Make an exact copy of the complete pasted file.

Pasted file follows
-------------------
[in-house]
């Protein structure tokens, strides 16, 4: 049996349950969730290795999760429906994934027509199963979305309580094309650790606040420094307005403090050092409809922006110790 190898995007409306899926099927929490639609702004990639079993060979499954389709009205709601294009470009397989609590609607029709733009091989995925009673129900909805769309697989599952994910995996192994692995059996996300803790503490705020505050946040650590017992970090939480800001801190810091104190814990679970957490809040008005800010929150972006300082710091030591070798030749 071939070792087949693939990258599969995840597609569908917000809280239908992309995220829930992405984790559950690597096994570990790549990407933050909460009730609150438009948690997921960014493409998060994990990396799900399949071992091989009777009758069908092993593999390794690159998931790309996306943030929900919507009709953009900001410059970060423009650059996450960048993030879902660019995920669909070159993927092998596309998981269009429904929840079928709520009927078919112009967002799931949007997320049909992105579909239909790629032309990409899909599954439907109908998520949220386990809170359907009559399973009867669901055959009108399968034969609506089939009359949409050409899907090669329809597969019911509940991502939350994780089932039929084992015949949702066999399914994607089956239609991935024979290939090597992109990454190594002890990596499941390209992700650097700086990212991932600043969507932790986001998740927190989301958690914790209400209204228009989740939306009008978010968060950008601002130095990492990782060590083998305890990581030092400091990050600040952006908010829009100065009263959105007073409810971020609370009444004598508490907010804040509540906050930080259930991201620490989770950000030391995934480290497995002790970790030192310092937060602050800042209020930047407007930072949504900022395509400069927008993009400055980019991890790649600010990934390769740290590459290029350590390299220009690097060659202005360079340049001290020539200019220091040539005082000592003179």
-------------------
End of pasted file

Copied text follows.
[in-house]
């Protein structure tokens, strides 16, 4: 049996349950969730290795999760429906994934027509199963979305309580094309650790606040420094307005403090050092409809922006110790 190898995007409306899926099927929490639609702004990639079993060979499954389709009205709601294009470009397989609590609607029709733009091989995925009673129900909805769309697989599952994910995996192994692995059996996300803790503490705020505050946040650590017992970090939480800001801190810091104190814990679970957490809040008005800010929150972006300082710091030591070798030749 071939070792087949693939990258599969995840597609569908917000809280239908992309995220829930992405984790559950690597096994570990790549990407933050909460009730609150438009948690997921960014493409998060994990990396799900399949071992091989009777009758069908092993593999390794690159998931790309996306943030929900919507009709953009900001410059970060423009650059996450960048993030879902660019995920669909070159993927092998596309998981269009429904929840079928709520009927078919112009967002799931949007997320049909992105579909239909790629032309990409899909599954439907109908998520949220386990809170359907009559399973009867669901055959009108399968034969609506089939009359949409050409899907090669329809597969019911509940991502939350994780089932039929084992015949949702066999399914994607089956239609991935024979290939090597992109990454190594002890990596499941390209992700650097700086990212991932600043969507932790986001998740927190989301958690914790209400209204228009989740939306009008978010968060950008601002130095990492990782060590083998305890990581030092400091990050600040952006908010829009100065009263959105007073409810971020609370009444004598508490907010804040509540906050930080259930991201620490989770950000030391995934480290497995002790970790030192310092937060602050800042209020930047407007930072949504900022395509400069927008993009400055980019991890790649600010990934390769740290590459290029350590390299220009690097060659202005360079340049001290020539200019220091040539005082000592003179």